Friday 5 May 2023

5 Poems by Don Kingfisher Campbell


Why can’t I walk
On this pebbly dirt

Why can’t I traipse
Up rocky brown slopes

Why can’t I climb
Ridge by ridge plateau

Just because it is too far
To reach without a ship

Just because there’s not
Enough money for a mission

Just because I will be dead
Before an expedition leaves

At least I can enjoy the robot
Photographs from the rover

And without hesitation believe
I am seeing familiar earth

Minus plants, animals… now
Sporting human-made debris

Joshua Tree Trip

smiles in the car
two hours later arrive
petroglyphs on rocks

balance ourselves beside
boulders that dwarf us
we stroll hand-in-hand

past the many arms
of Joshua, single-fingered
Yucca, sit on stone “benches”

view Coachella Valley vista
Palm Springs tiny buildings
haze over Salton Sea

San Andreas Fault
pose with peaks
climb edges, bark

at the bluest sky
while nature’s personalities
show in formation

volcanic birthplace
rising and defeated limbs
perform poetry to space

Buddha-like mountains
silent sentinels patiently
outlast manmade windmills

Sunny Vale

Morning ball of fire rises
creating light blue sky

Black crow in tree branch caws
to the still high half moon

Air hugs the sides of passersby
whether car or man
on this asphalt river

Sidewalk banks decorated
with green oaks and bonsai bushes

They front each wooden box
where parked metal eggs rest
ready to convey via circular rubber

The small stick-like vertical beings
dressed like the flowers scattered
like ornaments through civilization

This Must Be Heaven

Everyone who doesn’t live
in LA says we’re the city
of lost angels. But for those
of us who drive we believe
our pathways are populated
by individuals in heavy armor
zagging about directing with
pulsing hands and shoes
changing speed inside

carpeted compartments that move
from home to driving interest.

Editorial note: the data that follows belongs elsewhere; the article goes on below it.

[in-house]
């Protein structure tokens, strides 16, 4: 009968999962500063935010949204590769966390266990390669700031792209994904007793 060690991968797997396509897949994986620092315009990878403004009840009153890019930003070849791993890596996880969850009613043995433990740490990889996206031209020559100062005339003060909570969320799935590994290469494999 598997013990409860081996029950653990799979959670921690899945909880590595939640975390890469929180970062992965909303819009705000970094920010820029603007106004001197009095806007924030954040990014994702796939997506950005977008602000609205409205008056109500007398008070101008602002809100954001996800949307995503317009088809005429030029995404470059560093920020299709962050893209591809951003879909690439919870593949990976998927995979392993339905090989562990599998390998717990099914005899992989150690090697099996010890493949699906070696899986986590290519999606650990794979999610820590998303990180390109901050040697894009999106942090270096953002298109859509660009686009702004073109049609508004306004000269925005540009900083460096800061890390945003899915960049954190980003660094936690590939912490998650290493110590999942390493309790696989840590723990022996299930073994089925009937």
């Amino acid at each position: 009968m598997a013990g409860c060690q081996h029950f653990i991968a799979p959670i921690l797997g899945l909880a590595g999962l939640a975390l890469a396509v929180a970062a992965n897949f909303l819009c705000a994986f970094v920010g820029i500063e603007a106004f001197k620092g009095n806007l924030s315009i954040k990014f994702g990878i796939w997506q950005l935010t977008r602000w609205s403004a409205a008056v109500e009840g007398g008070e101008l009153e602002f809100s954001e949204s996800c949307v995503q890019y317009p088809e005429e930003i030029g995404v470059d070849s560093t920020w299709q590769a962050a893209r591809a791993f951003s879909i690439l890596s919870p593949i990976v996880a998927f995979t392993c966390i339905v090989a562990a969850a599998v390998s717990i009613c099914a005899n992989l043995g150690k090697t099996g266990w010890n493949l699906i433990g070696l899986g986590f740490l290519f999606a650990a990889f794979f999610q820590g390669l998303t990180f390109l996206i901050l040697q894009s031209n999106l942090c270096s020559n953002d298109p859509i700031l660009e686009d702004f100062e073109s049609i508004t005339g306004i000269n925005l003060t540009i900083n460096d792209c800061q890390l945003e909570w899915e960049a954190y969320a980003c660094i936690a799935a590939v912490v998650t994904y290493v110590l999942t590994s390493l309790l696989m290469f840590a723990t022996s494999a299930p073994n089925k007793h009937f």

That is what trunks are for,
to collect booty for placement
back in our shrines to ourselves.
Open any door and discover
placed portraits of souls on
display waiting for judgment
or earthquake. Either way

tangible detritus left behind
seem to wait for our return.
That is our faith, that we will
live to breathe another day
full of possessions which we
know will ultimately break
like bodies. This must be
true for any place wealthy
enough to have wings for sale.


My silver Saturn was parked in late afternoon shade, curbside on my street. But the sun did hit the orange Lakers antenna ball on my car aerial as if it were a perfect example of a planetary sphere suspended from a wand, complete with textbook shadow. Only, it didn't seem to rotate, like a planet would, and there were no visible life forms from this distance, as I observed simple perfection from the sidewalk, a relative forty million miles away. Not an inkling of embossed basketball lineage or hint of logo, until I went to open the front passenger door to pick up my little black journal, tucked away from plain sight at this angle, on the rear bench seat.


Don Kingfisher Campbell, MFA in Creative Writing from Antioch University Los Angeles, taught Writers Seminar at Occidental College Upward Bound for 36 years, been a coach and judge for Poetry Out Loud, a performing poet/teacher for Red Hen Press Youth Writing Workshops, L.A. Coordinator and Board Member of California Poets In The Schools, poetry editor of the Angel City Review, publisher of Spectrum magazine, and host of the Saturday Afternoon Poetry reading series in Pasadena, California. For awards, features, and publication credits, please go to:

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